Using technology to get a handle on protecting others
Andrew Jarvie is no different than you, especially during this new normal of COVID-19. He wears a mask in public.? He remembers the last time he washed his hands. And, he thinks about what he touches.
It’s that last one that carried a little extra anxiety for Jarvie, especially as he reached to open doors at John Deere’s Accelerated Design Verification (ADV) test lab in Milan, Illinois. Jarvie, a senior engineer, is part of the nearly two-thirds of Americans who cannot work from home.
“We’re a relatively small office and practicing social distancing and good hygiene is not difficult,” Jarvie said of the ADV lab. “But we really can’t keep our doors wedged open because of the testing we do and because we are located on (Quad City International) airport grounds and fall under TSA and homeland security regulations.”
Jarvie said although Deere is providing its employees with all the necessary protection, he realized both the frequency and number of on-site visitors (delivery drivers, for example) to the ADV lab was beyond his control. “And they were touching all those door handles,” he said, after explaining how COVID-19 made him ultra-aware of everyone’s movements.
Eventually, for Jarvie, necessity became the mother of innovation.
A solution at hand
?“The news around the pandemic can be overwhelming,” Jarvie said. “I deal with data all day. I understand how trends and models are created. What’s real and what isn’t. Most engineers gravitate to trying to solve problems. I wanted to use what my skills and talent are to address this issue.”
Those skills involved getting up to speed on a recent interest in 3D printing. At the end of March, he ordered his first 3D printer with no real knowledge or experience of using one and with no real first project to try. Then he went to work.
“And it all clicked,” he said.
Jarvie would use the 3D printer to make a device that would open “probably 98 percent” of the doors at John Deere.
The small, plastic tool allows the user to “grasp” a door handle with an angled hook without touching the handle. It is meant to be clipped to an employee’s retractable ID badge holder. Jarvie had seen similar models online designed to be attached to key rings.
“I never understood why you’d put something like that (key chain) in your pocket where your hands are constantly going. It made no sense,” he said.
At first there was plenty of trial and error, going through seven iterations of the design in the first 36 hours. 3D printers are not known for speed, and Jarvie’s first batch of 10 door openers took nine hours to produce. After adjusting settings, he cut the time down to less than four hours.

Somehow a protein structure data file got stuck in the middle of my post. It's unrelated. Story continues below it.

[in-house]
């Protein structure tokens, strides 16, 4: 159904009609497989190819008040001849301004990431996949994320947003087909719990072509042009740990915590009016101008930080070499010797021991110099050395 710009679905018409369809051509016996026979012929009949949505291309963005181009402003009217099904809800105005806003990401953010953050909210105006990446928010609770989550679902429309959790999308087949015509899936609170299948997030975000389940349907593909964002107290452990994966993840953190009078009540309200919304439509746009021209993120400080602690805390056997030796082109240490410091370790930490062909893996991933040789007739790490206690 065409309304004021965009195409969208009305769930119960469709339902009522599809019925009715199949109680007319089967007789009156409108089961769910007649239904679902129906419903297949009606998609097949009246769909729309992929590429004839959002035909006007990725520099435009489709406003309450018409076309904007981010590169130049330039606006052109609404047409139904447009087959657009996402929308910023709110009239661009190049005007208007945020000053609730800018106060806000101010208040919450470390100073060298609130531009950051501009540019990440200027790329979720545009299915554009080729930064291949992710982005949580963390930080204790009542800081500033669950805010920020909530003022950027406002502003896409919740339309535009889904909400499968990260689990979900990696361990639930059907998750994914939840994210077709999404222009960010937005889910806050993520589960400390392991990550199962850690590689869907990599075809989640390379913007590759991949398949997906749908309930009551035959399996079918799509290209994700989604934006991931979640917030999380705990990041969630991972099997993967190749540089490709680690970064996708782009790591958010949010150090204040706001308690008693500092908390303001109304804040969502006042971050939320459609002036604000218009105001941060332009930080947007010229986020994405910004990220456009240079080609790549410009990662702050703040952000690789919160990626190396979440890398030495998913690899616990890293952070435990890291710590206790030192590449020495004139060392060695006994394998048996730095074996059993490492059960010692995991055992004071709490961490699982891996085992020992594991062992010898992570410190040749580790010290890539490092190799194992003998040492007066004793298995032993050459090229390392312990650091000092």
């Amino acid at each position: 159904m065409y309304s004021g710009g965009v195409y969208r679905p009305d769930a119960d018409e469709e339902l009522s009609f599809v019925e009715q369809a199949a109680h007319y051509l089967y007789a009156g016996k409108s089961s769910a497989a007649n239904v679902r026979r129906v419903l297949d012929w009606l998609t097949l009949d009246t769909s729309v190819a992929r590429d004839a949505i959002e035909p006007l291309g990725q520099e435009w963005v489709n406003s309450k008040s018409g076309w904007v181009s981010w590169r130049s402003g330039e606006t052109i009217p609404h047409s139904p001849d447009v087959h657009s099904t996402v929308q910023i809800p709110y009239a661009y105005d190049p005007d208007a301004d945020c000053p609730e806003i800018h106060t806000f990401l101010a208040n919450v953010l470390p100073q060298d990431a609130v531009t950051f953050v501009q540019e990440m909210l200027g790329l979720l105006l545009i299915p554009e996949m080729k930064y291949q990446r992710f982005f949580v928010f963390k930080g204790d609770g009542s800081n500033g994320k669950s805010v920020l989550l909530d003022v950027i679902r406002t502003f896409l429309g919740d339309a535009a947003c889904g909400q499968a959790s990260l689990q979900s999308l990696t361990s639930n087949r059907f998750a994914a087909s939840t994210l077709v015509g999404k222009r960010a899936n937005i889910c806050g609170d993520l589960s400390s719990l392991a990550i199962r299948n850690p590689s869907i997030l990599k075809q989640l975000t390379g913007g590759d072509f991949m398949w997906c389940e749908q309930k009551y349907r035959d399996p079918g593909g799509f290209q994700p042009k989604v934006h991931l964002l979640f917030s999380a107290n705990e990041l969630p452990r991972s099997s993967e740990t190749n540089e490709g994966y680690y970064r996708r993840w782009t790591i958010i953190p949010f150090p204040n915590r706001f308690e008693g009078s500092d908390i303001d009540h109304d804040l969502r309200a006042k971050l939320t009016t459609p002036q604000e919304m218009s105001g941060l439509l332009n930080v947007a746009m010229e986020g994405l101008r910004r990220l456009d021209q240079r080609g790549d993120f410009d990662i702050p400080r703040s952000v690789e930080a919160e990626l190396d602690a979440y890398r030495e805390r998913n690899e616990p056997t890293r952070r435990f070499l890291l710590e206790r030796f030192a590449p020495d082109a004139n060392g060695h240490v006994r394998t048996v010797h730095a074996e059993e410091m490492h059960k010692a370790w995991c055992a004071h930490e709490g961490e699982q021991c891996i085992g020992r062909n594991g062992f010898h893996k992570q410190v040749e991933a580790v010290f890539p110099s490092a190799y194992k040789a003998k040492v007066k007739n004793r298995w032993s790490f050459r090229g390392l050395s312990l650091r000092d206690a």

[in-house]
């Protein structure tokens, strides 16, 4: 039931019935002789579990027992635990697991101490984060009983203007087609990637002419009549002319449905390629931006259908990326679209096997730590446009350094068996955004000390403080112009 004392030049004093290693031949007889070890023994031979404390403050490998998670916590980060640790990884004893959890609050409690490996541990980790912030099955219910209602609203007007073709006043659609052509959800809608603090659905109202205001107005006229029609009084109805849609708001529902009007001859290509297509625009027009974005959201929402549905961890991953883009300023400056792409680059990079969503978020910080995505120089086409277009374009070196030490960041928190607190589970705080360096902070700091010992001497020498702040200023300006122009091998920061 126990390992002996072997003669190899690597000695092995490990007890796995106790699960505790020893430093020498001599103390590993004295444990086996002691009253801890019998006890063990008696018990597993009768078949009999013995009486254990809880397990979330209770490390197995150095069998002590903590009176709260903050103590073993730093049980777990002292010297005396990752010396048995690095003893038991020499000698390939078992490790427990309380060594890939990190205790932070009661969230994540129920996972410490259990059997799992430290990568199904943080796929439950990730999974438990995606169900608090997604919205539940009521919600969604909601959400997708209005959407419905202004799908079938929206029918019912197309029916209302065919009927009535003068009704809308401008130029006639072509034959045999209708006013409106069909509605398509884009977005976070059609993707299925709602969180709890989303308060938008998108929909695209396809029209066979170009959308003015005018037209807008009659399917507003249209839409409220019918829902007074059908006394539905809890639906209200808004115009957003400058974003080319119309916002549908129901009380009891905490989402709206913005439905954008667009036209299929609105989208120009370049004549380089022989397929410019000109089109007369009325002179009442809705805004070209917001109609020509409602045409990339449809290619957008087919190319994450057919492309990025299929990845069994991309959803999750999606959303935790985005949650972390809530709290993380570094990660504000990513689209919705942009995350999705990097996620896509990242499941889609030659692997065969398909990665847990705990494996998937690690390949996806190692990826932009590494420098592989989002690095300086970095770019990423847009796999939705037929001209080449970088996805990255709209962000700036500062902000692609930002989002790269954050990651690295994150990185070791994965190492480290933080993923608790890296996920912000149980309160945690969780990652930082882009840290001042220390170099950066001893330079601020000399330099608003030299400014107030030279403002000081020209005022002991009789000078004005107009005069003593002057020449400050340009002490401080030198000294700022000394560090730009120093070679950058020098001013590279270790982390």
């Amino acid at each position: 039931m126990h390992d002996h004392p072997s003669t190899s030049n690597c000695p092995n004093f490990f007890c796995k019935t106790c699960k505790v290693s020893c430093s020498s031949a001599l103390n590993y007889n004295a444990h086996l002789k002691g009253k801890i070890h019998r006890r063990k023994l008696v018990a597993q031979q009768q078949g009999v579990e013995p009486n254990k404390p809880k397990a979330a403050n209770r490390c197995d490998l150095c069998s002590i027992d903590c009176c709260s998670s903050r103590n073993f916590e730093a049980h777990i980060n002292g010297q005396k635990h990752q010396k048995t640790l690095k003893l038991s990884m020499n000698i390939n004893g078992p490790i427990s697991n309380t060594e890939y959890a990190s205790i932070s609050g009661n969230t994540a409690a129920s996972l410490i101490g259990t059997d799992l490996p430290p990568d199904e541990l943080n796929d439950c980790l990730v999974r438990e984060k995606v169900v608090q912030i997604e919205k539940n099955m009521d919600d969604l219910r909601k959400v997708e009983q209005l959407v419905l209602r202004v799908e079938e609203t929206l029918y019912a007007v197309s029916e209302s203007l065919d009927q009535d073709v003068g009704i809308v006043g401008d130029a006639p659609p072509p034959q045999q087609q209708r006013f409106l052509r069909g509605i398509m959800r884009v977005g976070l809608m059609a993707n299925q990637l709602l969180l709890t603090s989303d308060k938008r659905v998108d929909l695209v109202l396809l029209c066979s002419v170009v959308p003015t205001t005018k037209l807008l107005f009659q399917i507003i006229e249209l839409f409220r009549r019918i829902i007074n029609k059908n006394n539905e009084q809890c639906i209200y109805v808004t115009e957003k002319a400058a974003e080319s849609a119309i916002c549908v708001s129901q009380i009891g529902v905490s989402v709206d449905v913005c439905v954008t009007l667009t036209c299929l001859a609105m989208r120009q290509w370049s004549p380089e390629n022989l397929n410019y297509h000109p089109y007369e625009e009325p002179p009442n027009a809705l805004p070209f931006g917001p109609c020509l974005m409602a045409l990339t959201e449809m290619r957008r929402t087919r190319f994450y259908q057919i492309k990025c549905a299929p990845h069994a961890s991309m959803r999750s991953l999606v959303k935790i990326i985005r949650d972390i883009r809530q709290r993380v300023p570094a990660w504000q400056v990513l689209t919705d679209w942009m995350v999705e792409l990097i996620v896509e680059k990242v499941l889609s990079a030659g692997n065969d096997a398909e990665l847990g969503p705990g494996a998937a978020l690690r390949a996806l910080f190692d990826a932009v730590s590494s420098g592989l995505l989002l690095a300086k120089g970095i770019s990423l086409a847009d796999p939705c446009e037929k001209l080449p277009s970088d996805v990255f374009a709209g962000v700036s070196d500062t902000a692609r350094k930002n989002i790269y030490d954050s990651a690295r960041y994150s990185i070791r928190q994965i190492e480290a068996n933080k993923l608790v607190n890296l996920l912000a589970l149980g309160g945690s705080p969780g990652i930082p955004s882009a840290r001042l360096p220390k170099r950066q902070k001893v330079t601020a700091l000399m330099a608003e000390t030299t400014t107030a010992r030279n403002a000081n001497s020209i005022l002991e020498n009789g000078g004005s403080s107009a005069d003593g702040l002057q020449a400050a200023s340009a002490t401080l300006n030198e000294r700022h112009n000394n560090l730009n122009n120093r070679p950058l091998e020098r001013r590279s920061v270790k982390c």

From there he received “great” support from his supervisor and co-workers. He also started using an ADV lab 3D printer to start making the opener. “I couldn’t have done this without the help of (co-worker) Kevin Whitcomb,” Jarvie said. “He’s making them at home, too, and he helped me get going on the ADV lab’s printer.”
A good idea spreads
Jarvie started producing the tool April 4 and has made more than 500 openers with a near-even split in production between both his home 3D printer and Deere’s. He’s given the door opening tool to Deere employees, including security and Occupational Health, and several organizations outside of the company, including University of Iowa Hospitals and an assisted-living facility.
Jarvie shared his invention on Yammer where it caught the attention of Pete Thompson, business unit manager at Deere’s Ottumwa Works factory in Ottumwa, Iowa. The Ottumwa engineering team was using its 3D printers to support a Deere employee face shield project and decided to modify Jarvie’s design so it could be produced on Ottumwa’s laser cutting machines. Thompson said 900 door opener tools were made within the first few hours. Because they are metal and can damage door handle surfaces, the Ottumwa team uses a rubber coating on the tool.
The Ottumwa engineers then shared the design with fellow engineers at Deere’s Davenport Works factory in Davenport, Iowa. “It’s such a great idea from Andrew,” Thompson said. “When things are so simple and effective you have to share. That’s why we passed it on to Davenport.”
The face shield project has kept Davenport Works busy as well, Tracy Schrauben, quality manager, said. But they are producing the openers on a limited basis and will ramp up that production once the face shield project is complete. Schrauben said Davenport employees also are printing them on their home 3D printers.
In that spirit of sharing, Davenport Works has now forwarded the design to engineers at Deere’s Indaiatuba facility in Brazil, Schrauben added.
Jarvie also has forwarded the design to colleagues in Deere’s Augusta, Georgia, factory, and he has 400 additional requests for the tool from friends and family. To meet the demand, he? set up his own assembly line of sorts at home, even running multiple shifts.
“Yeah, I’ve recruited my wife (Alisa) to help out so we can maximize the hours,” he said with a laugh. “She works in internal auditing for Deere and can work from home. She swaps out a set and starts another while I’m at work.”
Jarvie sets an alarm in the middle of the night to keep production going, allowing him to make 50 a day from home.
“This has been such a healthy outlet for me to do my small part to make a difference,” he said. “It’s taken my mind off what’s going on, even for just a brief moment. It’s certainly been therapeutic.”
To get a copy of Jarvie’s open-source door opener design, click here.